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South Africa president says he ‘respects’ Uganda’s anti-gay law

Wednesday, April 9, 2014
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CAPE TOWN, South Africa — The president of South Africa on Tuesday said he respects Uganda’s right to pass anti-gay legislation and that no action will be taken against the country.

Jacob ZumaAP

Jacob Zuma

“South Africa respects the sovereign rights of other countries to adopt their own legislation,” said President Jacob Zuma, in response to a parliamentary question seeking clarification of the country’s policy towards Uganda’s recently enacted anti-gay law.

“In this regard, through diplomatic channels South Africa engages with Uganda on areas of mutual concern bearing in mind Uganda’s sovereignty,” he said.

A harsh Anti-Homosexuality law was signed by Ugandan President Yoweri Museveni on February 24, and punishes gay sex with up to life in prison.

South Africa’s Human Rights Commission has previously called upon Zuma’s government to condemn the law.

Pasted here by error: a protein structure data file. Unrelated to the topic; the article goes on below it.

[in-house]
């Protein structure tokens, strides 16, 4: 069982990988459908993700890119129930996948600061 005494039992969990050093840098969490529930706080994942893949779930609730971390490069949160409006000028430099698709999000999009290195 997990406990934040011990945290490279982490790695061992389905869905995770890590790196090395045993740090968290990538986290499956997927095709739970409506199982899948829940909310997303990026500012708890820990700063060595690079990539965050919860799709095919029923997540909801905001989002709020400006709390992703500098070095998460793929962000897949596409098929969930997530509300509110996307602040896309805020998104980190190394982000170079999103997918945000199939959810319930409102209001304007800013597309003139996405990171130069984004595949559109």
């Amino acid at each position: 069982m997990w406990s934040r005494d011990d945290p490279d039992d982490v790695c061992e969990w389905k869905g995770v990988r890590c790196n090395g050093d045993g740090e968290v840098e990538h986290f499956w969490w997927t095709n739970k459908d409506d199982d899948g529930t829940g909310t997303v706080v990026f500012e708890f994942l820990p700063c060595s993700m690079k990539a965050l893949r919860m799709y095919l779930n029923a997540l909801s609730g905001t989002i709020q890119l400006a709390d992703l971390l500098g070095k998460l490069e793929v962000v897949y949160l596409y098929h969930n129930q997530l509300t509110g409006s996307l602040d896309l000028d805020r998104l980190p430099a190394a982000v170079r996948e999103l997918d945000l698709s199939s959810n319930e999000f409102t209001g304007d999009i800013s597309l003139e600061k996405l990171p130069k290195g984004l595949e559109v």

Zuma’s statement, however, makes it clear that South Africa will not join Western nations in taking action against Uganda for having passed the legislation.

Zuma has previously made several anti-gay remarks. In 2006 during his tenure as the Deputy President, Jacob Zuma told an audience: “When I was growing up, an ungqingili (a gay person) would not have stood in front of me. I would knock him out.”

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Zuma also opposed South Africa’s legalization of same-sex marriage in 2005, calling it was “a disgrace to the nation and to God.”

Junior Mayema of the South African advocacy group, People Against Suffering Oppression and Poverty (PASSOP) told LGBTQ Nation: “What is worrying is that Zuma isn’t even condemning the law, let alone taking any action.”

“It’s a backdrop in his campaign towards South Africa’s elections in May, and this makes me worried about Zuma’s complicity with homophobia,” said Mayema. “He has also been silent when Contralesa (the Congress of Traditional Leaders of South Africa) has demanded a Constitutional Review to drop LGBT rights from the country’s constitution, which still is a present danger.”

“Far from following Mandela’s legacy of the Rainbow Nation, I fear he is leading South Africa towards a different, less tolerant path,” said Mayema.

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